Overall, the concept is quite simple. Establish your online relationships the same way you would in person—a little bit at a time.

What tips do you have that worked for you?

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  2. I know this is way, way late but I’ve just come across your post. Really helpful thank you. I just started blogging about 3 months ago and a reminder that it takes time to build relationships is well received right now! It’s easy to feel that I am blogging into thin air…

    • Clare, just keep putting your voice out there. Your readers will find you. Keyword and tag your posts with whatever your content is about and let the search engine spiders do the rest. And, of course, participate in the blogging community surrounding your topic. And voila! No more thin air. 🙂

  3. Very good advice. Including a permalink in your comment (and in your posts on your own blog) is essential. Visitors might click and read, but they won’t click and search.

  4. Be friendly. Join in the discussion. Get known. Become part of the “group.”

    I think your advice is spot-on.

  5. Hi! I’m a new follower! and I’m also new to blogging! Your site was very helpful! Thanks! My url is;

    • Stephanie,

      I’m glad my site has been helpful for you. =) I also recommend that if there are any writing topics you’re interested in, Google the topic and include the words WOW Women On Writing. I’ve been involved with that site since it began and there are tons of fabulous articles there.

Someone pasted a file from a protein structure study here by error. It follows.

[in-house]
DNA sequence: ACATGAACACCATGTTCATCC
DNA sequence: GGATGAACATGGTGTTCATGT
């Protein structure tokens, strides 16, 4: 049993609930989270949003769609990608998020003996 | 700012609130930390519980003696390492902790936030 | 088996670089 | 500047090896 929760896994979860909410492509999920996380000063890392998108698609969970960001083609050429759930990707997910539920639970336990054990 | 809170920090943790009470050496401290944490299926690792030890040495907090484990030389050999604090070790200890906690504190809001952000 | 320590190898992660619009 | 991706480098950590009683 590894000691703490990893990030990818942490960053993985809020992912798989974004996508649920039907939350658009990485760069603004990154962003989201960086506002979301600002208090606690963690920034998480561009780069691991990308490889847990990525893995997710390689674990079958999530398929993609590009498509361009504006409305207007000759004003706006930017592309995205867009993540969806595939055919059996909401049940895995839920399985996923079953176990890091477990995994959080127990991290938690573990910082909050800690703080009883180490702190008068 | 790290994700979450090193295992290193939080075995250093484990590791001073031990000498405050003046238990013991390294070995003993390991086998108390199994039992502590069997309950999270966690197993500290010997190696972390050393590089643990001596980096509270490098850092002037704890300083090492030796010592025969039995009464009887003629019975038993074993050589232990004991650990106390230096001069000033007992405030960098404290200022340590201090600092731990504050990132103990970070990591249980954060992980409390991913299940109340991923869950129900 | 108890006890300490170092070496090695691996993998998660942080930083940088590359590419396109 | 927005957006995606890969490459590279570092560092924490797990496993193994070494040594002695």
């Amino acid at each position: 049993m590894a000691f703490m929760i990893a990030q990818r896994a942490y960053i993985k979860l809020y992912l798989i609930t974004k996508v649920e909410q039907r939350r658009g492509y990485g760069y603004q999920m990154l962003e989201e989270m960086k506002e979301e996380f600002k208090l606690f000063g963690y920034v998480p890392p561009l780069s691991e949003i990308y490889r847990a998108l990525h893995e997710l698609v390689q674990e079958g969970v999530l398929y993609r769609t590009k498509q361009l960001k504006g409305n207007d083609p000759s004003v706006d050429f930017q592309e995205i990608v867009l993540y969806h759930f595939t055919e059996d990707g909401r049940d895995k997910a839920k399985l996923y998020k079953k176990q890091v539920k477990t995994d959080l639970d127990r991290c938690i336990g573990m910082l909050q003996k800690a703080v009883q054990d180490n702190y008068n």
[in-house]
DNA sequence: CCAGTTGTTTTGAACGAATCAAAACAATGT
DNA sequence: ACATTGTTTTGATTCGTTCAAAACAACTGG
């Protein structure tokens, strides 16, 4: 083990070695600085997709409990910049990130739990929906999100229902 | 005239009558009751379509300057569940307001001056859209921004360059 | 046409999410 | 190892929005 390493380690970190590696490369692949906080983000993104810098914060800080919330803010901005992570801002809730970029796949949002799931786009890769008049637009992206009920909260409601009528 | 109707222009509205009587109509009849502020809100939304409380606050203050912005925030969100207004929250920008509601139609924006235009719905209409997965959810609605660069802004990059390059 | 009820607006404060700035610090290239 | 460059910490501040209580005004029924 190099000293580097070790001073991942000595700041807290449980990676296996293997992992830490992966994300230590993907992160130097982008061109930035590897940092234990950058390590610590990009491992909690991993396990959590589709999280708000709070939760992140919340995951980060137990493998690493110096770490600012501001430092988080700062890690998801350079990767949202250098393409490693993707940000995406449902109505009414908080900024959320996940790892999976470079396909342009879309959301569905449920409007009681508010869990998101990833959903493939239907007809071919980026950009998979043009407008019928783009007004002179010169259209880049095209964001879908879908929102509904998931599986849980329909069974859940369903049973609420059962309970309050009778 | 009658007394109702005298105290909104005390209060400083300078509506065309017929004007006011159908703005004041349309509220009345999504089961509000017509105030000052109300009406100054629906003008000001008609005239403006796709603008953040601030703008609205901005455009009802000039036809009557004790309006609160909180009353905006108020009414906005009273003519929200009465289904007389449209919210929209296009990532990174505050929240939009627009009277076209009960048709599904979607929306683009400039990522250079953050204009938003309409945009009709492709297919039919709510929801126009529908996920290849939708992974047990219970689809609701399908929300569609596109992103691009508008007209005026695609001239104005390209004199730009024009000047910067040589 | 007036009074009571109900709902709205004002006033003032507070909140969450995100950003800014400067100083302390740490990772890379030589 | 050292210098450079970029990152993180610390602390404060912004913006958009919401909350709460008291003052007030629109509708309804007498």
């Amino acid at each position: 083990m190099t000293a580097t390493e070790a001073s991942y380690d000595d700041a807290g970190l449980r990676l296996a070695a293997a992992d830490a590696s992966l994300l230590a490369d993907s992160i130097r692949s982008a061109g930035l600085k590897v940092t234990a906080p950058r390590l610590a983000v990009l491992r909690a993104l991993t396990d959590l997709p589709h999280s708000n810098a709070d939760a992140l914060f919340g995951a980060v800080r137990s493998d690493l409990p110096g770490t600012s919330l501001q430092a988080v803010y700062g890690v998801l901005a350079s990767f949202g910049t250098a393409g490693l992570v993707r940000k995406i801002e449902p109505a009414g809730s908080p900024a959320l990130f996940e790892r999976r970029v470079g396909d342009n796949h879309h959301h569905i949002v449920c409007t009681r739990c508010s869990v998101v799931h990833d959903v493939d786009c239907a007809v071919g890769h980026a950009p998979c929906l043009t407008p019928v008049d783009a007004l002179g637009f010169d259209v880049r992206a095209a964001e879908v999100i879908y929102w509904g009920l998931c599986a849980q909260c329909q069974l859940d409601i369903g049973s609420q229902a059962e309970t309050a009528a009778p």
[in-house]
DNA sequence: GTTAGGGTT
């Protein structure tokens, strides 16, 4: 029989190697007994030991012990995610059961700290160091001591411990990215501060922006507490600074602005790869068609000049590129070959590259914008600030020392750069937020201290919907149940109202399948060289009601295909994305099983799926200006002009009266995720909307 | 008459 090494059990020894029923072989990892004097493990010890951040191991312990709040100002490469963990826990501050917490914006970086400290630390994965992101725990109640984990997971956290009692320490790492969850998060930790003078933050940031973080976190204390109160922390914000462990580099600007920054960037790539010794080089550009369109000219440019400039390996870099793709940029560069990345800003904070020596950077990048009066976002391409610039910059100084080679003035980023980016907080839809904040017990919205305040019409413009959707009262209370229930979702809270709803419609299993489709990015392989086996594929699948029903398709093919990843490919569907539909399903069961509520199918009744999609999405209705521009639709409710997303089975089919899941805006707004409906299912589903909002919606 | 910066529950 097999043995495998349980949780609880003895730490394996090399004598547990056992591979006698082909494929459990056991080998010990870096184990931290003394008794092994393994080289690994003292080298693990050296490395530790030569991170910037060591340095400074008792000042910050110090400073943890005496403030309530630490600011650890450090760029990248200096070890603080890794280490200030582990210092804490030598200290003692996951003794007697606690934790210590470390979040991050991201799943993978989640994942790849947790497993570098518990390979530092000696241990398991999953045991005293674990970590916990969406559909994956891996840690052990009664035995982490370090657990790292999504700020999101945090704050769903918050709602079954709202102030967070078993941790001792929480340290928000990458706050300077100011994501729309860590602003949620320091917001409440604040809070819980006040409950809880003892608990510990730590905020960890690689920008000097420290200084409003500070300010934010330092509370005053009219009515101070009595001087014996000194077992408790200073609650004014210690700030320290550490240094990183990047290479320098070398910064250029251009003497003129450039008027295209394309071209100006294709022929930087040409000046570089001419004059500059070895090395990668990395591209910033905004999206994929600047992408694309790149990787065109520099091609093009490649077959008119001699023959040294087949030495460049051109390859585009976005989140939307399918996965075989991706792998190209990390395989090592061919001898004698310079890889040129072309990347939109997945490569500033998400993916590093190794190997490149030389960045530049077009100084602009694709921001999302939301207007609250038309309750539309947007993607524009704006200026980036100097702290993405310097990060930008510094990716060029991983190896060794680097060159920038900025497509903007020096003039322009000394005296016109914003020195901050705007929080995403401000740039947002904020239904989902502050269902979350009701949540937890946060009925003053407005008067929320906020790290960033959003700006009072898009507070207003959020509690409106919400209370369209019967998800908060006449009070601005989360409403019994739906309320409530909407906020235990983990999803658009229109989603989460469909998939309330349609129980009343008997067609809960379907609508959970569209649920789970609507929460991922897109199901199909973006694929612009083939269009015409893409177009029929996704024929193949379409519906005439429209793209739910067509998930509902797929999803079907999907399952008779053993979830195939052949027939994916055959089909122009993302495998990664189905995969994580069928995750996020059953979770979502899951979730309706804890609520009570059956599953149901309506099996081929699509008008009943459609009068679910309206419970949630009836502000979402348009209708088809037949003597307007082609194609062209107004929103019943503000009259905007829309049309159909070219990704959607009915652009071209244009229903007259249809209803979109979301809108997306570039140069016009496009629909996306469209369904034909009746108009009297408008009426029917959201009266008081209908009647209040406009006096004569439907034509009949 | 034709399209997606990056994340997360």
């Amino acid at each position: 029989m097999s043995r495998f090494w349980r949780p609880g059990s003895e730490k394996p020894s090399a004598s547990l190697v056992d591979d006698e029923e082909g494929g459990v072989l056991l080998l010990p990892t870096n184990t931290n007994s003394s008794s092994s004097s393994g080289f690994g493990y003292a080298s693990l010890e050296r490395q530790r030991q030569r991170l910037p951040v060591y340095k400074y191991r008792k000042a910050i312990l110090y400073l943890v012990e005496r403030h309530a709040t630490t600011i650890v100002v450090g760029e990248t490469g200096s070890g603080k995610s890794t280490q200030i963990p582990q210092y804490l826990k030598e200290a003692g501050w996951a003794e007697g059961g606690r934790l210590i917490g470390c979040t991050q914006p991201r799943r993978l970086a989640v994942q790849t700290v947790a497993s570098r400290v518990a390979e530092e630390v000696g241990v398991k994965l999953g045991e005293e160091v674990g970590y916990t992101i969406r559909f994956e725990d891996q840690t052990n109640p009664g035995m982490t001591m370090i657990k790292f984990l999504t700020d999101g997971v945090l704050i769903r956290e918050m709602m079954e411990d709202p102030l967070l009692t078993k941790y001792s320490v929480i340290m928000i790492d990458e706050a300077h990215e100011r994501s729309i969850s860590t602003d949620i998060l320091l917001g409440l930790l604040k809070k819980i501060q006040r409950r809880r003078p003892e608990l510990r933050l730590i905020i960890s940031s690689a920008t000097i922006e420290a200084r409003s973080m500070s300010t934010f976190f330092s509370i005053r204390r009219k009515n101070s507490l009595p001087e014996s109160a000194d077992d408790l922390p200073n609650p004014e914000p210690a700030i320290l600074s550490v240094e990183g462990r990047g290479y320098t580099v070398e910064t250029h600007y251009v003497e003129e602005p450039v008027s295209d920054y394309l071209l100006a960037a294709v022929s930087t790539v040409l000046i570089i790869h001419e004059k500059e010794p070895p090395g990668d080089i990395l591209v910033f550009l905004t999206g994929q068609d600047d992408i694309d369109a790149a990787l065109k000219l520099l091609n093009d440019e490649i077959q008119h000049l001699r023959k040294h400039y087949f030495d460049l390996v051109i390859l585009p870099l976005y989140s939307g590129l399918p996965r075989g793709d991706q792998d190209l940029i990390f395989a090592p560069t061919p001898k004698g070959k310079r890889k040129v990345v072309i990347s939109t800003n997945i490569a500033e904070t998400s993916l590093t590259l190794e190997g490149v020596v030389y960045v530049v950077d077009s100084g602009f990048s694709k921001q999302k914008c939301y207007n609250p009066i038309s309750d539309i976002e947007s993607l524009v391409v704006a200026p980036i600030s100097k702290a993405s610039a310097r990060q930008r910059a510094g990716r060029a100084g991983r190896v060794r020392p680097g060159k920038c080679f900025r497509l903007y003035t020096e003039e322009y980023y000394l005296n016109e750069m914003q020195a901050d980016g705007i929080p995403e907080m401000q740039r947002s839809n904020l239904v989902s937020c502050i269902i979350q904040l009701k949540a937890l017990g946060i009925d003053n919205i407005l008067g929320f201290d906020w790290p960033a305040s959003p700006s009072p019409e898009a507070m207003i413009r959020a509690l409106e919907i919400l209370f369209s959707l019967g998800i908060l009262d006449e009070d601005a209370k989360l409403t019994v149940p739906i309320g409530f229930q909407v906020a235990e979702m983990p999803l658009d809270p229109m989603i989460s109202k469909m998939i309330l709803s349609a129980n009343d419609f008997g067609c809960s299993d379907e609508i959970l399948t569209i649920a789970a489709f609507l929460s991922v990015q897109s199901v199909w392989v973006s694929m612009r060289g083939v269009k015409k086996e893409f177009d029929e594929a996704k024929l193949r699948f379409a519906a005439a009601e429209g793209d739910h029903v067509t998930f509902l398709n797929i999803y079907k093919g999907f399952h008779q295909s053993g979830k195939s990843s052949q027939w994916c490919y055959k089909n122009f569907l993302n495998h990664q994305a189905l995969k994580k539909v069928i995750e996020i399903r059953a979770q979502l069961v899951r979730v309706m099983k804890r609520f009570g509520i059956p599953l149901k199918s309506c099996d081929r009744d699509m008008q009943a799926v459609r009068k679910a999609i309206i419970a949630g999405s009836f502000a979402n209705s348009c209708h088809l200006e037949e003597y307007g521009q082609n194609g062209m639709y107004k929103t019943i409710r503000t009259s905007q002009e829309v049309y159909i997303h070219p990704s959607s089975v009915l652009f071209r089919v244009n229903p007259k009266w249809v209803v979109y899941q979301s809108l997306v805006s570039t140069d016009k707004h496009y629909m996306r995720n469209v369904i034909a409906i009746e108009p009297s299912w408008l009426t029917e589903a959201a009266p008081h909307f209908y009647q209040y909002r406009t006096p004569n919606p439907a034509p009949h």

6. Being the minister mentioned above, I was curious how Woopra was reporting someone had come to my site through a backlink.

    I keep my blogroll short – it is meaningless to have one that includes dozens, and I delete anyone who does not update regularly.

    Writing a daily blog, I have built up a regular readership, and as minister of a parish have a natural constituency, but from wherever the readers come, they will only come if there are frequent posts. Go to a blog a couple of times and find it is not updated and you lose interest.

    Including links to other sites can help build readership, but the link should be integral to the post. I wrote a post inspired by the BBC television series ‘The American Dream’ and linked to its webpages,
    The BBC very kindly reciprocated!

  7. I just started my first blog a few days ago and I’m so glad I stumbled upon your post. Great information for us newbies; I had some questions about blogging protocol and your comments really helped. Glad I’ve been following you on Premium Green!

    • Hey Kelly, great to see you popping by. I’m glad the post was helpful to you. Thanks for taking a moment to tell me. I often forget there are many writers who are just venturing into blogging and can use some help with the basics. =)

  8. I suppose new bloggers may become more impatient than they would in the real world when they can see the high rate of commenting that some bloggers attract – they get a bit distracted by the statistics.
    I remember the first person to add a permanent link from their blog to mine – a Church of Ireland minister I’ve still never met. It felt wonderful. This is where he says his thing

    • Blackwatertown, When you post a link in a comment or even in your blog post to reference someone else’s post, it’s best to use the permalink (the link to the specific post, not the home page of the site). I went to that link to see the reference, but landed on the minister’s home page. If, instead of referencing a specific post of your, if he put a link to your blog on his home page in the margin, he added you to his blogroll as someone he reads and/or recommends. And both are good ways to get new traffic coming to your blog. =)